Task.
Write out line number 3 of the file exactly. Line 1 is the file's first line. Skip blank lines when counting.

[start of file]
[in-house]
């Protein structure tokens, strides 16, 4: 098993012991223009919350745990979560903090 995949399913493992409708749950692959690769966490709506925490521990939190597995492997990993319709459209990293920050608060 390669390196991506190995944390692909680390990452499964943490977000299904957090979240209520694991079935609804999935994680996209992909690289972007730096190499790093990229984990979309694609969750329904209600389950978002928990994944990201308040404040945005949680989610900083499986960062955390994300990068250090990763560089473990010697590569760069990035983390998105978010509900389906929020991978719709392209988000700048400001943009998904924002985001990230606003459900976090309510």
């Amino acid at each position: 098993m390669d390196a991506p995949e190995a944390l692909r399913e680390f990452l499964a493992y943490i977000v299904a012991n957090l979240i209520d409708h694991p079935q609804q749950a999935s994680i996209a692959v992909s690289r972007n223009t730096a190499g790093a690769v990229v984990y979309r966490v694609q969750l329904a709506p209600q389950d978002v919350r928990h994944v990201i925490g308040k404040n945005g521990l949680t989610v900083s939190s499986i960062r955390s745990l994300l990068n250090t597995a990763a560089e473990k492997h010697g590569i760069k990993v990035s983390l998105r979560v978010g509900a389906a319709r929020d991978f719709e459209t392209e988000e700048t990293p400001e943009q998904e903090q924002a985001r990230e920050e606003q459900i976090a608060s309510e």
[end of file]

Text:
């Amino acid at each position: 098993m390669d390196a991506p995949e190995a944390l692909r399913e680390f990452l499964a493992y943490i977000v299904a012991n957090l979240i209520d409708h694991p079935q609804q749950a999935s994680i996209a692959v992909s690289r972007n223009t730096a190499g790093a690769v990229v984990y979309r966490v694609q969750l329904a709506p209600q389950d978002v919350r928990h994944v990201i925490g308040k404040n945005g521990l949680t989610v900083s939190s499986i960062r955390s745990l994300l990068n250090t597995a990763a560089e473990k492997h010697g590569i760069k990993v990035s983390l998105r979560v978010g509900a389906a319709r929020d991978f719709e459209t392209e988000e700048t990293p400001e943009q998904e903090q924002a985001r990230e920050e606003q459900i976090a608060s309510e």